A recombinant MVA vector was generated expressing the EBOV GP and VP40 antigens based on the sequence of an EBOV-Makona 2014 isolate (GenBank Accession Number KM233103), the causative agent of the 2013–16 West African epidemic (Fig. 1a). This vector, designated MVA-EBOV, expresses GP and VP40 in vaccine-infected cells and VLPs are released from these cells. Western blot analysis revealed correctly sized bands confirming the expression of GP and VP40 in the lysates and supernatants of infected 293 T cells (Fig. 1b). Thin section electron microscopy documented the active budding of VLPs from these cells, and immuno-gold staining confirmed the display of EBOV GP on the surface of the VLPs (Fig. 1c,d).
Vaccine efficacy testing in guinea pigs
The protective potential of this new MVA-EBOV vaccine was evaluated in an established rodent model for EBOV, the guinea pig, using the EBOV-Mayinga-based guinea pig-adapted strain (GPA-EBOV). Young adult guinea pigs were prime and boost vaccinated with 108 TCID50 of MVA-EBOV at week 0 (prime) and week 4 (boost) and were challenged at week 8 with a lethal dose of GPA-EBOV. While the guinea pigs in the unvaccinated and the MVAwt vaccinated control groups developed signs of disease and were euthanized after reaching the humane endpoint, the MVA-EBOV vaccinated guinea pigs showed little to no body weight changes after challenge and survived (Fig. 2a,b). Estimated median values of EBOV GP-specific IgG of 6.6 µg/ml at 4 weeks post prime and 140 µg/ml at 2 weeks post boost (week 6)(Fig. 2c) demonstrated good immunogenicity of the MVA-EBOV delivered antigen. Neutralizing Ab scored with a median 50% focus reduction neutralization titer (FRNT50) that was below detection at 4 weeks post prime, but at 1:80 at 2 weeks post boost (week 6)(Fig. 2d).
Vaccine efficacy testing in macaques
Given the achievement of 100% protection in the guinea pig model, the efficacy of MVA-EBOV was next tested in macaques against lethal challenge with EBOV-Makona. Twelve rhesus macaques were divided into 3 groups of 4 animals resulting in a control group (MVAwt), a MVA-EBOV prime/boost and a MVA-EBOV prime group. The first dose of 108 TCID50 of MVA-EBOV for the prime/boost regimen was given intramuscularly (IM) on day −56 followed by the boost on day −28. For the prime regimen, the single dose vaccination of 108 TCID50 of MVA-EBOV was delivered on day −28. Unvaccinated animals received two IM injections with the same dose of MVAwt following the prime/boost regimen. Challenge was by IM injection of 1,000 plaque-forming units of EBOV-Makona on day 0.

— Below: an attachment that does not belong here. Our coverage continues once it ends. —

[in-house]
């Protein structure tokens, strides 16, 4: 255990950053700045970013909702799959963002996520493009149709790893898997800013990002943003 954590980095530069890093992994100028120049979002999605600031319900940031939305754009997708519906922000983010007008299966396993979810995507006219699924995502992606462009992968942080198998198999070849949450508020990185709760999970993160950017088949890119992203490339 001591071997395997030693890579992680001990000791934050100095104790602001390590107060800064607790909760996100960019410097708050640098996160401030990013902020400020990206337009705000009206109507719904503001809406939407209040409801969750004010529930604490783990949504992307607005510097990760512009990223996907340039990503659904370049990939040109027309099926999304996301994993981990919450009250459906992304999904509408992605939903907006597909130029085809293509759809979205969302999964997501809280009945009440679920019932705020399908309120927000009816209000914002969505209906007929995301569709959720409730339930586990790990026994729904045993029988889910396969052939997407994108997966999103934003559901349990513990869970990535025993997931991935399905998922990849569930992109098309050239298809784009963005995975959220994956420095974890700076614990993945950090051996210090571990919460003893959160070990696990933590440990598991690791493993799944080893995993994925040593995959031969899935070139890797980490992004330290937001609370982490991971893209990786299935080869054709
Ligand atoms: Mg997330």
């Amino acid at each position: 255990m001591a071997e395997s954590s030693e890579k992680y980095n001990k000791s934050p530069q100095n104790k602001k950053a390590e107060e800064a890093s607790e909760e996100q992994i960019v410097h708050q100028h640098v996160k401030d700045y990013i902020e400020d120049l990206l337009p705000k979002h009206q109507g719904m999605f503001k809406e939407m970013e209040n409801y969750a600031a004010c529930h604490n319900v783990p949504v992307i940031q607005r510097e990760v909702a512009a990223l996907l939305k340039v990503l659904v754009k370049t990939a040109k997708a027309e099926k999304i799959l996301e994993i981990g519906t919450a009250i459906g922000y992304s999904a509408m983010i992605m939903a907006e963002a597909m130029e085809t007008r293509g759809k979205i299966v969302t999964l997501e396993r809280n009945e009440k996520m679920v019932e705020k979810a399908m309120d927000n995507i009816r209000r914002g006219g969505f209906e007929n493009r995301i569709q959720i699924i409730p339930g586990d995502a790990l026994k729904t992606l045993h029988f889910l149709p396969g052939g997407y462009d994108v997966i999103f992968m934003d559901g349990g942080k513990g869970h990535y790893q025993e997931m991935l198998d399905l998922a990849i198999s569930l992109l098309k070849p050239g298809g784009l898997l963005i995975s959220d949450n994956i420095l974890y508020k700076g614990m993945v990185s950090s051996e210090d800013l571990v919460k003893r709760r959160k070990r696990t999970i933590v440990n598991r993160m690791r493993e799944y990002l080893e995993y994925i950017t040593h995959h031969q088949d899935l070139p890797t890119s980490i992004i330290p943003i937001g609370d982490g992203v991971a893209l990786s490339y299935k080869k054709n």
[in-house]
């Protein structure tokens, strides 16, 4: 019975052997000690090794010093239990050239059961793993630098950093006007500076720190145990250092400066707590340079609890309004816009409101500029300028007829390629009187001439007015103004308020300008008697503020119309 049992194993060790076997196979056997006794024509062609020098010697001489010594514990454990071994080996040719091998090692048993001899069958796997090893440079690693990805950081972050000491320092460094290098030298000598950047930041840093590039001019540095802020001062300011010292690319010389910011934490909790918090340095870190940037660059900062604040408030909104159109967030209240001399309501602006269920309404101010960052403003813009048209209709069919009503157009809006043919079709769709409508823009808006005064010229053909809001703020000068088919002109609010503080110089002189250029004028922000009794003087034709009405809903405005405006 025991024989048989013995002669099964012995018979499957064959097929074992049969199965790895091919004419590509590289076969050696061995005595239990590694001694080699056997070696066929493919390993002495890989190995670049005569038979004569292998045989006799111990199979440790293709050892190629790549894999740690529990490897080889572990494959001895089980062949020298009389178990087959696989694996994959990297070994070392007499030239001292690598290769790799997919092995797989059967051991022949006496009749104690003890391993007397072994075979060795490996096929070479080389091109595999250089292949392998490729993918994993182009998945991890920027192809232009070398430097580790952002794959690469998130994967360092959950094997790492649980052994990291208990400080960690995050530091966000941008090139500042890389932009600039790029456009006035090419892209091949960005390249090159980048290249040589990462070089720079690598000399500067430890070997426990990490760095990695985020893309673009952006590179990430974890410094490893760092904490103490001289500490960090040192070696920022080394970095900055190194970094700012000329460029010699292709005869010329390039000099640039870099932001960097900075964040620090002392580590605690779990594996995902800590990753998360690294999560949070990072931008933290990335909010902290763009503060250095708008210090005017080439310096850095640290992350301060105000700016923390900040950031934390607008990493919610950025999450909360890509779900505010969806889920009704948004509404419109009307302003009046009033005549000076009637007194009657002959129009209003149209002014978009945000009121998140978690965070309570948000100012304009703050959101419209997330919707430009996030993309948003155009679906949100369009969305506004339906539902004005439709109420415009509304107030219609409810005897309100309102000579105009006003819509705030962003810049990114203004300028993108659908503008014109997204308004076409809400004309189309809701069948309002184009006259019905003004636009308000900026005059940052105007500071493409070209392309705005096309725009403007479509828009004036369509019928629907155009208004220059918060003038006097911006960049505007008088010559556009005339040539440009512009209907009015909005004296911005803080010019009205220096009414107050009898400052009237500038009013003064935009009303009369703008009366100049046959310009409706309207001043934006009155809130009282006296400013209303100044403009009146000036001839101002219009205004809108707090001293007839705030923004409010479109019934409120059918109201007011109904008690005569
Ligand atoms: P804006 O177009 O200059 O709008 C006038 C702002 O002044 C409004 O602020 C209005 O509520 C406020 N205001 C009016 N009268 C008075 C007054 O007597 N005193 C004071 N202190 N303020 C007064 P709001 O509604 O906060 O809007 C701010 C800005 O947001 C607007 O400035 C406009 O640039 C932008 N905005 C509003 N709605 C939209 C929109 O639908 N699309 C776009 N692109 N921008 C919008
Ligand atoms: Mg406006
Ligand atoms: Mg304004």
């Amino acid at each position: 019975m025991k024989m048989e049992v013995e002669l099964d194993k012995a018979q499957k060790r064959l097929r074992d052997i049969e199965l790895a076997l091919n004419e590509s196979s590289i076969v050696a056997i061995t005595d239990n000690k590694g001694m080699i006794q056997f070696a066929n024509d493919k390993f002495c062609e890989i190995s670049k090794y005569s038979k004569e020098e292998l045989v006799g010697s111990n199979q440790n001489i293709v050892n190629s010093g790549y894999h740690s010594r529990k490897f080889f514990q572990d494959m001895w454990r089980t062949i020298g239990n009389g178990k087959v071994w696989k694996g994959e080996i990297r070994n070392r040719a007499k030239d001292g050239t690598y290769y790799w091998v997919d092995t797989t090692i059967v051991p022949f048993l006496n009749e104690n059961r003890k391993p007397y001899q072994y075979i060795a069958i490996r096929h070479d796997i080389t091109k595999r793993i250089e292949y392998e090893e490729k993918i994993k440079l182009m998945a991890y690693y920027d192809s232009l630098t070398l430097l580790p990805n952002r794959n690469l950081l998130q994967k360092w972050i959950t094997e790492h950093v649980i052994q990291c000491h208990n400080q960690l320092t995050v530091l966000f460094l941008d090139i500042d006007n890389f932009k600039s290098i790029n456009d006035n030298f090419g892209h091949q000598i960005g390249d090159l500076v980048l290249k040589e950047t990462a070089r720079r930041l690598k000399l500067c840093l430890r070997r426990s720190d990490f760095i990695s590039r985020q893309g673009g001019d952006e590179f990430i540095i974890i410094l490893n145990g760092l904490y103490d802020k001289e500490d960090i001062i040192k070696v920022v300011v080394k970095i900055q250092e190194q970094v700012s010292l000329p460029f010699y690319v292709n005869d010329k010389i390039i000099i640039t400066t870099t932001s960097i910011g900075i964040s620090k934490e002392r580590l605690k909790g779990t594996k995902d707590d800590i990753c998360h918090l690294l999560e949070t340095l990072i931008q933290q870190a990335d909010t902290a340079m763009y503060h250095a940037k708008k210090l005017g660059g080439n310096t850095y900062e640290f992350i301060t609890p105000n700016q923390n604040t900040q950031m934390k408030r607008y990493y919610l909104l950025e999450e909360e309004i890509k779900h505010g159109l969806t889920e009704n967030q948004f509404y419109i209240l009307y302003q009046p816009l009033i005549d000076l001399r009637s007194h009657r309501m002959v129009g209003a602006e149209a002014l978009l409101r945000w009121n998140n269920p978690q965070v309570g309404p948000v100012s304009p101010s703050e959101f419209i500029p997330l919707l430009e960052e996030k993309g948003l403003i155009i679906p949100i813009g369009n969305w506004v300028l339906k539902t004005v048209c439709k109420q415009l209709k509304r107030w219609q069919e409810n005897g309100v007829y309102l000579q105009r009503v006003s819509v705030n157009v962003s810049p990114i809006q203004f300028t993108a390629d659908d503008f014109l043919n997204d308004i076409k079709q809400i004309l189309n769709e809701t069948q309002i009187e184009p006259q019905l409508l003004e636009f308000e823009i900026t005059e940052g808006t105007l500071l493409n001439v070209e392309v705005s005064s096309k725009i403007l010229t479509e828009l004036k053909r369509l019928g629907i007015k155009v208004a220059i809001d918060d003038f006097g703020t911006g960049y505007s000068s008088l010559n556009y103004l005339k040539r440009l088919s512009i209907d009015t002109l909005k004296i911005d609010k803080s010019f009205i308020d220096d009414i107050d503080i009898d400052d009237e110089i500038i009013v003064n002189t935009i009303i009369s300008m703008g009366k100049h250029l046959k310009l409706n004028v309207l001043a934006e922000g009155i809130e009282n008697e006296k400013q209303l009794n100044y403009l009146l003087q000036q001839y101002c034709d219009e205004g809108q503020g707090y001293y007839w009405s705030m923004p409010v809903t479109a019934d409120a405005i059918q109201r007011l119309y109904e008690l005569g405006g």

Both immunization schemes, prime as well as prime/boost vaccination, resulted in 100% protection from lethal EHF in the animals (Fig. 3a). In contrast, all the animals in the MVAwt control group developed EHF with three animals reaching euthanasia criteria and one animal recovering (Fig. 3a). Only the control animals developed EBOV viremia at 6 days after challenge and the time of euthanasia as measured by virus isolation from the blood (Fig. 3b). However, all 8 vaccinated animals developed low-level viremia as detected by RT-qPCR (Fig. 3c). The one control that survived developed only mild signs of disease, and while viremia was detected using RT-qPCR, virus was never isolated from its blood. Platelets underwent a transient decrease in the vaccinated animals but a more pronounced and prolonged decrease in the MVAwt control animals, including the one MVAwt animal that survived (Fig. 3d). The lowest point for platelet counts was on day 6 post challenge for both MVA-EBOV vaccinated groups (Fig. 3d). Vaccination with MVA-EBOV limited the development of EHF as documented by measurable but limited increases of aspartate amino transferase (AST) (Fig. 3e) and blood urea nitrogen (BUN) (Fig. 3f) in serum on day 9 post challenge. For both the hematology and blood chemistry measurements, the prime group demonstrated slightly lower values than the prime/boost group suggesting that priming had provided comparable protection to priming and boosting. As expected and described previously26, the control animals that succumbed to infection had high EBOV titers in selected tissues such as lymph nodes, spleen, adrenal gland, urinary bladder and urine (Fig. 3g). Interestingly, the control animal that succumbed on day 12 after challenge had decreased levels of virus, and EBOV was only isolated from a few of the selected tissues (Fig. 3g; ctrl 2).
The MVA-EBOV vaccine elicited IgG responses specific to both EBOV GP and VP40 as determined by ELISA (Fig. 4a,b). On the day of challenge, the IgG levels were 16-times higher (average titer of 1:6,400) for GP and 8-times higher for VP40 (average titer of 1:3,200) in the prime/boost group compared to the prime group. Despite this measurable but not significant difference in Ab titers, the animals in both groups showed comparable signs of disease and levels of viremia as detected by RT-qPCR (Fig. 3c). In both groups, the challenge stimulated strong anamnestic GP- as well as VP40-specific responses. On day 6 post challenge, both groups had similar levels of total GP-specific IgG (Fig. 4a), whereas VP40-specific IgG was slightly higher in the prime/boost group until day 21 post challenge (Fig. 4b). Sera collected from all of the vaccinated animals on the day of challenge (day 0) had neutralizing activity (up to 1:40) as measured in a FRNT50 assay against the challenge virus EBOV-Makona (Fig. 4c). As expected and described previously for other vaccines27, neutralizing titers increased after challenge in the surviving animals to a titer up to 1:160 for the prime and a titer up to 1:640 for the prime/boost group (Fig. 4c).